As Vladimir Putin burns bridges and makes his country increasingly unpopular internationally over his instigation of war in Ukraine, polls have shown that the Kremlin leader's domestic approval rating has climbed to a staggering 88 percent.
There's been plenty of analysis of this surge noting Russians' desire to return to the glory of the good ol' Soviet days, but some are skeptical and believe there are other reasons people are ostensibly uncritical of their government. Perhaps the person who understands this best is Russia's most prominent libertarian activist, journalist, and elected official, Vera Kichanova. (You can read her Reason interview here.) Yesterday, she penned an article in Forbes detailing the opposition and the chilling effects of the government has on it:
Not all of us Russians believe Vladimir Putin's propaganda machine. While the Western media broadcasts images of pro-Kremlin protesters supporting Russia's military actions in Ukraine, rarely are anti-war demonstrators like myself mentioned. In March, 50,000 of my fellow countrymen went out in the streets of Moscow, holding Russian and Ukrainian flags side-by-side, in protest of our government's aggressive actions in Crimea.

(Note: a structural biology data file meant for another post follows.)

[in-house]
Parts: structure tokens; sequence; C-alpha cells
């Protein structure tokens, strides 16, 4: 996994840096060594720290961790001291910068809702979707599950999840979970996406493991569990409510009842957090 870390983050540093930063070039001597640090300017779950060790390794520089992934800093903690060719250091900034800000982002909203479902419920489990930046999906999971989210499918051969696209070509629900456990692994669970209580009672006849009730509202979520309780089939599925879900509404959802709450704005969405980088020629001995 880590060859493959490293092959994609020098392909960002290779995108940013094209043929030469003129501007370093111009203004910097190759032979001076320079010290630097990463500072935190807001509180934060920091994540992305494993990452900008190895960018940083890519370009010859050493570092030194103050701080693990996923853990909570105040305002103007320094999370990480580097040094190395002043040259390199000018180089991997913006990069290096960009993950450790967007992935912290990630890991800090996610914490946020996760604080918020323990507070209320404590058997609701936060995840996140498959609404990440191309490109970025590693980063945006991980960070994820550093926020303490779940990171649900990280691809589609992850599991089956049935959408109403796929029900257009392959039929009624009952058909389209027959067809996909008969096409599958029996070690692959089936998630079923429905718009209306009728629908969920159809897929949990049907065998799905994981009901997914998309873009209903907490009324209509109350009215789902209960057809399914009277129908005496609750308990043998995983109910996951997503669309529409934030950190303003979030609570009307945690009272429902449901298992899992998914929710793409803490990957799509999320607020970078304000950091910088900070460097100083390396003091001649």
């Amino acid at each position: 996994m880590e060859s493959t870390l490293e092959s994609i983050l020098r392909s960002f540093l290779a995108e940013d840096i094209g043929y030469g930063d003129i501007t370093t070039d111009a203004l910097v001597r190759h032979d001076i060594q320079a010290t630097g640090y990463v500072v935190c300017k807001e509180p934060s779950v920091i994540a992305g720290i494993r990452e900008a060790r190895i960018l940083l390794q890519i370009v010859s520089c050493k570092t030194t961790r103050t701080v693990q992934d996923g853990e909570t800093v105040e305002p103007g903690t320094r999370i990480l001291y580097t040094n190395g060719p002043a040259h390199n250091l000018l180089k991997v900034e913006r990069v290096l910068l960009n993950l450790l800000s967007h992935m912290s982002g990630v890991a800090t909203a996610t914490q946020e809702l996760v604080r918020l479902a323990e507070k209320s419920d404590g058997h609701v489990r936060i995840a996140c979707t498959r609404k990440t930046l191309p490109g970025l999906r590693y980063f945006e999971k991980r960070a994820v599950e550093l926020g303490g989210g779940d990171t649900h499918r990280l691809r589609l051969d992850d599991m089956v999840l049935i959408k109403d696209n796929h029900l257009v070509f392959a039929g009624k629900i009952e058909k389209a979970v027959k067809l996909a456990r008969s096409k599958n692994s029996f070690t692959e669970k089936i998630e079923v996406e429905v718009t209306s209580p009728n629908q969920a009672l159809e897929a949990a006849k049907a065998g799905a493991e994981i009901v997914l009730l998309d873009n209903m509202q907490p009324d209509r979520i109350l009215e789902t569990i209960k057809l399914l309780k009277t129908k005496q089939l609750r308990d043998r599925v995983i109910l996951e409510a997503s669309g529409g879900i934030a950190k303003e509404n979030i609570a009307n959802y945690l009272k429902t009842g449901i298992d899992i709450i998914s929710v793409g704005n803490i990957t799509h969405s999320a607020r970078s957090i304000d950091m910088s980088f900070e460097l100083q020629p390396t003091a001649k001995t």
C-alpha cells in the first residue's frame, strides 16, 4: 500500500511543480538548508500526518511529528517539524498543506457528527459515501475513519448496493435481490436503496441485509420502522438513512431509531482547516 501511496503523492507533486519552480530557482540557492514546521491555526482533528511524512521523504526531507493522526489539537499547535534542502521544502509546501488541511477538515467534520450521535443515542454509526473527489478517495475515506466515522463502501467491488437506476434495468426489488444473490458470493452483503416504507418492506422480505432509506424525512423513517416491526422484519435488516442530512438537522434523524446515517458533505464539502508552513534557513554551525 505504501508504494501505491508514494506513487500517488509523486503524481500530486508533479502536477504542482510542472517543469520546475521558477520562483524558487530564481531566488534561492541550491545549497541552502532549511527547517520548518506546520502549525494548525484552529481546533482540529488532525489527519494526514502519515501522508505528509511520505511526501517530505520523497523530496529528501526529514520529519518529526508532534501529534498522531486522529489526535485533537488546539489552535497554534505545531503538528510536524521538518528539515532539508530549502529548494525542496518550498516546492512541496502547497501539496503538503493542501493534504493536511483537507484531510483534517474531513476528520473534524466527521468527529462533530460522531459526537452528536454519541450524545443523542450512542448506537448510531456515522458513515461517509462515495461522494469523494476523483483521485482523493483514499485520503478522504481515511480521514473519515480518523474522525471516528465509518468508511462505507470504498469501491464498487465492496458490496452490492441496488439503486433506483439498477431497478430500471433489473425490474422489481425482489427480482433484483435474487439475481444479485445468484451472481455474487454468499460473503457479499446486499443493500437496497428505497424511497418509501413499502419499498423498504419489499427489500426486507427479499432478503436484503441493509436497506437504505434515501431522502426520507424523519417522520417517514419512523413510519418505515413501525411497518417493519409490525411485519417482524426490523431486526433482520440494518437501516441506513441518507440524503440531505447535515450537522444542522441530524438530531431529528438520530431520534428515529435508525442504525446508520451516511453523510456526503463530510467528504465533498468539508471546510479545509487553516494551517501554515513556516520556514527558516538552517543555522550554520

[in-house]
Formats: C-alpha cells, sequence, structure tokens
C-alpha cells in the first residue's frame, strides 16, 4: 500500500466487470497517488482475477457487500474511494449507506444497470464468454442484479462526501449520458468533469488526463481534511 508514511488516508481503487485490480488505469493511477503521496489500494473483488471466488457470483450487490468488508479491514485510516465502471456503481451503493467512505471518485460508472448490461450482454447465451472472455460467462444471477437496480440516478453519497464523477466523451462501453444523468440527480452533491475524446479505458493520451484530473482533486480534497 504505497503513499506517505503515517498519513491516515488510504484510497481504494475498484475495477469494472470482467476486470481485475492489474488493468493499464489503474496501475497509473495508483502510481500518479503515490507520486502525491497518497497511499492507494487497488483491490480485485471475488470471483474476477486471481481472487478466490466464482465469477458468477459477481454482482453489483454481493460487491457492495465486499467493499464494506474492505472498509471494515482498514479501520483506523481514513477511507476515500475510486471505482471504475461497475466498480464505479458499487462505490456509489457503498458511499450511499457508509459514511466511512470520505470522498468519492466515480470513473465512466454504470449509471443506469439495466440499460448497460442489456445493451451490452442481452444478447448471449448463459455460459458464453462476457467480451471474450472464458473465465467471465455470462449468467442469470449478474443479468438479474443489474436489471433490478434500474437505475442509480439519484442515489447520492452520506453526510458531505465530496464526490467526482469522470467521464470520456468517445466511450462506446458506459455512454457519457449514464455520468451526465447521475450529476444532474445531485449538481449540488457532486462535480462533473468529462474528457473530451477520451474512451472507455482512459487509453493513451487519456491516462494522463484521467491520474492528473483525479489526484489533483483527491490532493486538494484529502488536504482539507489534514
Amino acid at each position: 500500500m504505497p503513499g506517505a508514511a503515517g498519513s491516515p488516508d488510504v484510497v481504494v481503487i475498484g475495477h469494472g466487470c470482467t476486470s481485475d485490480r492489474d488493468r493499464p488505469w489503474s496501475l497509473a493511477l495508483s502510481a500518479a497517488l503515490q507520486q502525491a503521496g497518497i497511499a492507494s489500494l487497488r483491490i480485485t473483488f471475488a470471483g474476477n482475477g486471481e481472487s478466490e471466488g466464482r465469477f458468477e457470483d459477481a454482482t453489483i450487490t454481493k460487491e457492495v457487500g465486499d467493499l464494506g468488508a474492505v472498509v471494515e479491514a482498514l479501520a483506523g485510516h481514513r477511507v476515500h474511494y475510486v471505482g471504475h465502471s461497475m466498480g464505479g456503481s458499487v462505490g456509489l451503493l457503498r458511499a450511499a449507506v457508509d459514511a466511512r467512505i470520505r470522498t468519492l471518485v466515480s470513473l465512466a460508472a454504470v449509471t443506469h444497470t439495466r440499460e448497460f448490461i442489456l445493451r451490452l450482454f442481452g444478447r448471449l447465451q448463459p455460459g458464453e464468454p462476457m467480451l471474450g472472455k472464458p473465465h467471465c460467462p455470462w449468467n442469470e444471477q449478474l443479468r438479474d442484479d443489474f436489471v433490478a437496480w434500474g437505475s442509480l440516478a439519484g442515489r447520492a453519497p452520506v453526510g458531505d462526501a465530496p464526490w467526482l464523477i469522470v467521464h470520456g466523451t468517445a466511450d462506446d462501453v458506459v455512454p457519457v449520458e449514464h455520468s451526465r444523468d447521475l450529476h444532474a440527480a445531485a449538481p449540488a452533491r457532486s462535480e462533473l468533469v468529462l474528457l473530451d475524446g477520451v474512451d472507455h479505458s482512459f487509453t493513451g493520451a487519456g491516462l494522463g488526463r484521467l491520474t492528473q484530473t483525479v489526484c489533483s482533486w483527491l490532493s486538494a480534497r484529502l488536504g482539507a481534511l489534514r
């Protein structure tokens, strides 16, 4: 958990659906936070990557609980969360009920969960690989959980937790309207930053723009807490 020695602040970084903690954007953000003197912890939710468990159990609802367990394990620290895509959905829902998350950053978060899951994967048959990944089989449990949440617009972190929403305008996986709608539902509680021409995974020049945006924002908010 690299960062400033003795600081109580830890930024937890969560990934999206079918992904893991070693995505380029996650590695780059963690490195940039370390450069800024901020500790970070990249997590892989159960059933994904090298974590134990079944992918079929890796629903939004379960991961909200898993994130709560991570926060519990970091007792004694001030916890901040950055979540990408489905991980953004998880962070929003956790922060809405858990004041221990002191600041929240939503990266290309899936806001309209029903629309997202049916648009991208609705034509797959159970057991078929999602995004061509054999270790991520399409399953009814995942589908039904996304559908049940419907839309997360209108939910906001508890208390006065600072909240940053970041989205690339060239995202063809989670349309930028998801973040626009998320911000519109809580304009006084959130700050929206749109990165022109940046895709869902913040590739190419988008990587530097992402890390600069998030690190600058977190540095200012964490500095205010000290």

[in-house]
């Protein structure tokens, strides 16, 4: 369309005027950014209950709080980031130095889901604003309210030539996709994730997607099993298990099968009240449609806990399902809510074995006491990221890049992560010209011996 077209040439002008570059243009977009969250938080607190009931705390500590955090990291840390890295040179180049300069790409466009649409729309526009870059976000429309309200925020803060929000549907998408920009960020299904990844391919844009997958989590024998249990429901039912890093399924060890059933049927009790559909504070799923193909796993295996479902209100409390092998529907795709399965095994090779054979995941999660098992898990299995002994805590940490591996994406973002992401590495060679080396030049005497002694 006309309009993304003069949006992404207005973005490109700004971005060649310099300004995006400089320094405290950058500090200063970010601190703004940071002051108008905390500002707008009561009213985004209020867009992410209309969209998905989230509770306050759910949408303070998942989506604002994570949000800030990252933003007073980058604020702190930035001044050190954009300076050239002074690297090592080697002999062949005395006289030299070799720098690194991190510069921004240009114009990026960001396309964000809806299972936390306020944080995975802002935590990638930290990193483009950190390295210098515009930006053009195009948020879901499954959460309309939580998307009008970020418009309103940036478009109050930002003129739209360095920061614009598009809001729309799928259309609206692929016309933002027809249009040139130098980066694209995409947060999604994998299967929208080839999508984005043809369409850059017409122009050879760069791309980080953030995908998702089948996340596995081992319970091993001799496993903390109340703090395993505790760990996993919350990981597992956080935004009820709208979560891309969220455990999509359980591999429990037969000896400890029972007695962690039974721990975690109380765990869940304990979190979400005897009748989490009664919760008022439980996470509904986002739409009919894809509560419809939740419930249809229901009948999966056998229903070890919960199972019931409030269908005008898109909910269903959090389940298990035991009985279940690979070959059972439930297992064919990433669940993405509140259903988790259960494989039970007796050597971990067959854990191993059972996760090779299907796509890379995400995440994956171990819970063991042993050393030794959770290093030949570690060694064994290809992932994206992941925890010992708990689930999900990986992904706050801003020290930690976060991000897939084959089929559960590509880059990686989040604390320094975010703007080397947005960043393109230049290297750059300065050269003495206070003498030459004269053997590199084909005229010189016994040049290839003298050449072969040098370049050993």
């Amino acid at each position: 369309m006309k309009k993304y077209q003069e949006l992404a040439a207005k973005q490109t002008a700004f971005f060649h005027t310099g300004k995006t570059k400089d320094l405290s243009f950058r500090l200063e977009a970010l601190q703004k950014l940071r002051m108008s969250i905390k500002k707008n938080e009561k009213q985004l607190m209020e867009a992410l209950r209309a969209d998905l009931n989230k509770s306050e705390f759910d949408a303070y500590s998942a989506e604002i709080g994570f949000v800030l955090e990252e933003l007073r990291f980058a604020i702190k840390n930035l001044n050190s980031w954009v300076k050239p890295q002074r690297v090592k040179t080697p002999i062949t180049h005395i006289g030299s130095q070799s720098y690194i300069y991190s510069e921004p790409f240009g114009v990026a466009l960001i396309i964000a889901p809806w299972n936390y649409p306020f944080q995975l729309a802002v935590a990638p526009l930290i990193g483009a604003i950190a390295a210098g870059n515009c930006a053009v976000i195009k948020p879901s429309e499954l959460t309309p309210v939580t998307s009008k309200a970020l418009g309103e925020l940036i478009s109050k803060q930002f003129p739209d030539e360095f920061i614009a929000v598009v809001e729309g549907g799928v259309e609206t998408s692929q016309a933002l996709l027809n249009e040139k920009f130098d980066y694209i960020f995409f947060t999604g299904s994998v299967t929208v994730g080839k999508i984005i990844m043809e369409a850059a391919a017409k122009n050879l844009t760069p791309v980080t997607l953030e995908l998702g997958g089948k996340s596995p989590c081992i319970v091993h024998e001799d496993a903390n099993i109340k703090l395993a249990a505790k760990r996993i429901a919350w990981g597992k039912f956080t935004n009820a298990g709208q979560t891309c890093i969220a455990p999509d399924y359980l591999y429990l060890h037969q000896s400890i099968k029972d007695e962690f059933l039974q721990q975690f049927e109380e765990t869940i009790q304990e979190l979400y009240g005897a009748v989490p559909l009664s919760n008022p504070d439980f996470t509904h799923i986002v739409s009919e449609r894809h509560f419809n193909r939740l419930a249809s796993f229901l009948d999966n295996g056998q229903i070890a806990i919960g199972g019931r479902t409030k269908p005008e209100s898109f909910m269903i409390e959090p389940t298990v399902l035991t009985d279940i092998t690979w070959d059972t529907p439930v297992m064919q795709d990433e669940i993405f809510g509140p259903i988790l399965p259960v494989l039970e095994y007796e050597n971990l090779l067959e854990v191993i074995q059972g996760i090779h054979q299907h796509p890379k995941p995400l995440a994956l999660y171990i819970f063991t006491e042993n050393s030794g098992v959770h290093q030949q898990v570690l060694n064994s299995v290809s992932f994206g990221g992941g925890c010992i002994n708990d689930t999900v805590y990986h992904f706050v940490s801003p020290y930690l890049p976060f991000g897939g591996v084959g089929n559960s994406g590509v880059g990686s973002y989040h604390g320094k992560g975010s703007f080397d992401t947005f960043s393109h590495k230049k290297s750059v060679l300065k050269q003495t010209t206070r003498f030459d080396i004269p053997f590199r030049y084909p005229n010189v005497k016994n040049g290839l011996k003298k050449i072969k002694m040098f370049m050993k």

Kichanova states that Putin does have support from many, but it is generated by misinformation spread through Russia's sizeable state-owned media.
According to a new law that Vladimir Putin has just signed, anti-war Russians like myself risk receiving up to five years in prison for speaking out about the innocent people being killed with our taxes. Previously, participating in a non-permitted rally was an administrative infraction. Now, if a protester is detained in a demonstration for the second time, he or she becomes a criminal. I myself have been arrested six times for peacefully protesting, once as a reporter. I had all my documents with me, but the police simply ignored the fact I was doing my job. With propaganda gathering momentum and taking its terrible toll, opportunities for real journalism are gradually disappearing as lies force out the truth.
Indeed, a tragedy that's being widely overlooked by the West during the Ukrainian war is the crackdown on Russia's domestic political opposition. Russia, which has already been ranked by Freedom House as "not free" and has a notoriously high death rate among journalists, recently introduced a law requiring bloggers to register with the government and another prohibiting people from accessing the Internet anonymously. Earlier this month, Russian prosecutors gave Slon, a news site for which Kichanova writes, a 24-hour notice to remove one of her articles about anti-Kremlin separatists in Siberia. One of the nation's most vocal anti-corruption advocates and politicians, Alexei Navanly (whom I speculated could become "the Ron Paul of Russia" in an article here), has also been censored by the Putin regime. In the newly-Russian Crimea, the native Tatars' political leaders have been exiled for spurious reasons.
For more Reason coverage of the conflict in Ukraine and related issues, click here.